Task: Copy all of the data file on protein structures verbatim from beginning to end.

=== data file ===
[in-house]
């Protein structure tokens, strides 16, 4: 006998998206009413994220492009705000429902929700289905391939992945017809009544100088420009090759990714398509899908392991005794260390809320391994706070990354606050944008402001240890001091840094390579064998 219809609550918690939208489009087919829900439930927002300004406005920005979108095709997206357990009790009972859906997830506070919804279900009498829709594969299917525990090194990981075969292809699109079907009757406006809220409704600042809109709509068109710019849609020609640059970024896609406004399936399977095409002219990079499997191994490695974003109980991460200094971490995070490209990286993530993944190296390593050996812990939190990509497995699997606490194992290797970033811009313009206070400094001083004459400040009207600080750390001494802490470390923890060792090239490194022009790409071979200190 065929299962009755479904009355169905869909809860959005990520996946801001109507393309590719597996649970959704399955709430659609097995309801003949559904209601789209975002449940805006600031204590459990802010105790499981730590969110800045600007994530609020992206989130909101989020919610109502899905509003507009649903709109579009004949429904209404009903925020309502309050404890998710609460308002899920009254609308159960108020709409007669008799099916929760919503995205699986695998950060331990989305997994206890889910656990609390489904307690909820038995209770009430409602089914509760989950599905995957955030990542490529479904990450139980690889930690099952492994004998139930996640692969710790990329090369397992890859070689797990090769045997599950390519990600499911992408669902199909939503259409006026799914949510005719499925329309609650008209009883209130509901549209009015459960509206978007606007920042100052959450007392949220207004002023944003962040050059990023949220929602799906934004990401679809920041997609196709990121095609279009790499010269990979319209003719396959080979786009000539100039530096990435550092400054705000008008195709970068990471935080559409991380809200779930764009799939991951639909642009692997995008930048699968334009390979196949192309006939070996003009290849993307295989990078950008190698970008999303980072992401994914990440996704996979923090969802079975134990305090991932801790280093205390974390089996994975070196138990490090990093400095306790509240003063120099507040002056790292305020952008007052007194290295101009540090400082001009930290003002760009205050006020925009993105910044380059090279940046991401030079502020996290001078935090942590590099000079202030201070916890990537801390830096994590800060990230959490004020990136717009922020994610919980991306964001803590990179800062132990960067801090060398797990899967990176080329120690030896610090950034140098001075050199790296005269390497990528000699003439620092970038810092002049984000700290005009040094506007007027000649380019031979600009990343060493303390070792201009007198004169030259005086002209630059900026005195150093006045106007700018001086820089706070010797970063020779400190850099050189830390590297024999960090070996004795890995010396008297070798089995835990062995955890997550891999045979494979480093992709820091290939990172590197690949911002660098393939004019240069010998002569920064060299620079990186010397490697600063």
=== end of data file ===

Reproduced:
[in-house]
């Protein structure tokens, strides 16, 4: 006998998206009413994220492009705000429902929700289905391939992945017809009544100088420009090759990714398509899908392991005794260390809320391994706070990354606050944008402001240890001091840094390579064998 219809609550918690939208489009087919829900439930927002300004406005920005979108095709997206357990009790009972859906997830506070919804279900009498829709594969299917525990090194990981075969292809699109079907009757406006809220409704600042809109709509068109710019849609020609640059970024896609406004399936399977095409002219990079499997191994490695974003109980991460200094971490995070490209990286993530993944190296390593050996812990939190990509497995699997606490194992290797970033811009313009206070400094001083004459400040009207600080750390001494802490470390923890060792090239490194022009790409071979200190 065929299962009755479904009355169905869909809860959005990520996946801001109507393309590719597996649970959704399955709430659609097995309801003949559904209601789209975002449940805006600031204590459990802010105790499981730590969110800045600007994530609020992206989130909101989020919610109502899905509003507009649903709109579009004949429904209404009903925020309502309050404890998710609460308002899920009254609308159960108020709409007669008799099916929760919503995205699986695998950060331990989305997994206890889910656990609390489904307690909820038995209770009430409602089914509760989950599905995957955030990542490529479904990450139980690889930690099952492994004998139930996640692969710790990329090369397992890859070689797990090769045997599950390519990600499911992408669902199909939503259409006026799914949510005719499925329309609650008209009883209130509901549209009015459960509206978007606007920042100052959450007392949220207004002023944003962040050059990023949220929602799906934004990401679809920041997609196709990121095609279009790499010269990979319209003719396959080979786009000539100039530096990435550092400054705000008008195709970068990471935080559409991380809200779930764009799939991951639909642009692997995008930048699968334009390979196949192309006939070996003009290849993307295989990078950008190698970008999303980072992401994914990440996704996979923090969802079975134990305090991932801790280093205390974390089996994975070196138990490090990093400095306790509240003063120099507040002056790292305020952008007052007194290295101009540090400082001009930290003002760009205050006020925009993105910044380059090279940046991401030079502020996290001078935090942590590099000079202030201070916890990537801390830096994590800060990230959490004020990136717009922020994610919980991306964001803590990179800062132990960067801090060398797990899967990176080329120690030896610090950034140098001075050199790296005269390497990528000699003439620092970038810092002049984000700290005009040094506007007027000649380019031979600009990343060493303390070792201009007198004169030259005086002209630059900026005195150093006045106007700018001086820089706070010797970063020779400190850099050189830390590297024999960090070996004795890995010396008297070798089995835990062995955890997550891999045979494979480093992709820091290939990172590197690949911002660098393939004019240069010998002569920064060299620079990186010397490697600063």